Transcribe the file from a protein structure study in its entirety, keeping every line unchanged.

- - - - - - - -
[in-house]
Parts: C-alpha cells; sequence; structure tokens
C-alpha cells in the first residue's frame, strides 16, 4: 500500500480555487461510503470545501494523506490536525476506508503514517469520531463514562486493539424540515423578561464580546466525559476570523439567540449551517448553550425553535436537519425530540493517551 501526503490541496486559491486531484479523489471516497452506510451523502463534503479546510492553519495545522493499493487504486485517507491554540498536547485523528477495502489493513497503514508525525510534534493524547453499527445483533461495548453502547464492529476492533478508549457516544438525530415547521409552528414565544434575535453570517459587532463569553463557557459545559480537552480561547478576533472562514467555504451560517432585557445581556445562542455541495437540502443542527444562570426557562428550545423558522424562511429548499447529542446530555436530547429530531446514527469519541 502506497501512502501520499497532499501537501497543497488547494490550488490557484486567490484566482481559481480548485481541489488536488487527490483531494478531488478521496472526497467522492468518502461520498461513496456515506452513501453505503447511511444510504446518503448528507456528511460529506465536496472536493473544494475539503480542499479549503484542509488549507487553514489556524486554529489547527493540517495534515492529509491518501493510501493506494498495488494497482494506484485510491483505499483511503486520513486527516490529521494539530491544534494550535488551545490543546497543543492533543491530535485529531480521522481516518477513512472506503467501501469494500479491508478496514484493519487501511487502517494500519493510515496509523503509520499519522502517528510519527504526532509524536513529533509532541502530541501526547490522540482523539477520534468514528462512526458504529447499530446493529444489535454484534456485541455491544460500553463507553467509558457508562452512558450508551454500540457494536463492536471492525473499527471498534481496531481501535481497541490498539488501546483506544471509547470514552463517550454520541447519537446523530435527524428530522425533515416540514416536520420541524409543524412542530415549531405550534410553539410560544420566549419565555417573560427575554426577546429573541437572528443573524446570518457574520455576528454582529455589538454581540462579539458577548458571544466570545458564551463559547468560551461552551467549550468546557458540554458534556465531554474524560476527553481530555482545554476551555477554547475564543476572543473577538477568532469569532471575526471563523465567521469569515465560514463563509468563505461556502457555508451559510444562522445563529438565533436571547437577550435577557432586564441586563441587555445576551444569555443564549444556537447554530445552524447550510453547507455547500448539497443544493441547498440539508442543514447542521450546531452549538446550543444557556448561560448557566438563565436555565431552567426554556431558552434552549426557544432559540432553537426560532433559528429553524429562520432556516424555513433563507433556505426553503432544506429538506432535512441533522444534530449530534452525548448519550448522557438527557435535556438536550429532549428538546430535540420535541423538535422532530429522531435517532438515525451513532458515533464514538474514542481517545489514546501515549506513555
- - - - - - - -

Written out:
[in-house]
Parts: C-alpha cells; sequence; structure tokens
C-alpha cells in the first residue's frame, strides 16, 4: 500500500480555487461510503470545501494523506490536525476506508503514517469520531463514562486493539424540515423578561464580546466525559476570523439567540449551517448553550425553535436537519425530540493517551 501526503490541496486559491486531484479523489471516497452506510451523502463534503479546510492553519495545522493499493487504486485517507491554540498536547485523528477495502489493513497503514508525525510534534493524547453499527445483533461495548453502547464492529476492533478508549457516544438525530415547521409552528414565544434575535453570517459587532463569553463557557459545559480537552480561547478576533472562514467555504451560517432585557445581556445562542455541495437540502443542527444562570426557562428550545423558522424562511429548499447529542446530555436530547429530531446514527469519541 502506497501512502501520499497532499501537501497543497488547494490550488490557484486567490484566482481559481480548485481541489488536488487527490483531494478531488478521496472526497467522492468518502461520498461513496456515506452513501453505503447511511444510504446518503448528507456528511460529506465536496472536493473544494475539503480542499479549503484542509488549507487553514489556524486554529489547527493540517495534515492529509491518501493510501493506494498495488494497482494506484485510491483505499483511503486520513486527516490529521494539530491544534494550535488551545490543546497543543492533543491530535485529531480521522481516518477513512472506503467501501469494500479491508478496514484493519487501511487502517494500519493510515496509523503509520499519522502517528510519527504526532509524536513529533509532541502530541501526547490522540482523539477520534468514528462512526458504529447499530446493529444489535454484534456485541455491544460500553463507553467509558457508562452512558450508551454500540457494536463492536471492525473499527471498534481496531481501535481497541490498539488501546483506544471509547470514552463517550454520541447519537446523530435527524428530522425533515416540514416536520420541524409543524412542530415549531405550534410553539410560544420566549419565555417573560427575554426577546429573541437572528443573524446570518457574520455576528454582529455589538454581540462579539458577548458571544466570545458564551463559547468560551461552551467549550468546557458540554458534556465531554474524560476527553481530555482545554476551555477554547475564543476572543473577538477568532469569532471575526471563523465567521469569515465560514463563509468563505461556502457555508451559510444562522445563529438565533436571547437577550435577557432586564441586563441587555445576551444569555443564549444556537447554530445552524447550510453547507455547500448539497443544493441547498440539508442543514447542521450546531452549538446550543444557556448561560448557566438563565436555565431552567426554556431558552434552549426557544432559540432553537426560532433559528429553524429562520432556516424555513433563507433556505426553503432544506429538506432535512441533522444534530449530534452525548448519550448522557438527557435535556438536550429532549428538546430535540420535541423538535422532530429522531435517532438515525451513532458515533464514538474514542481517545489514546501515549506513555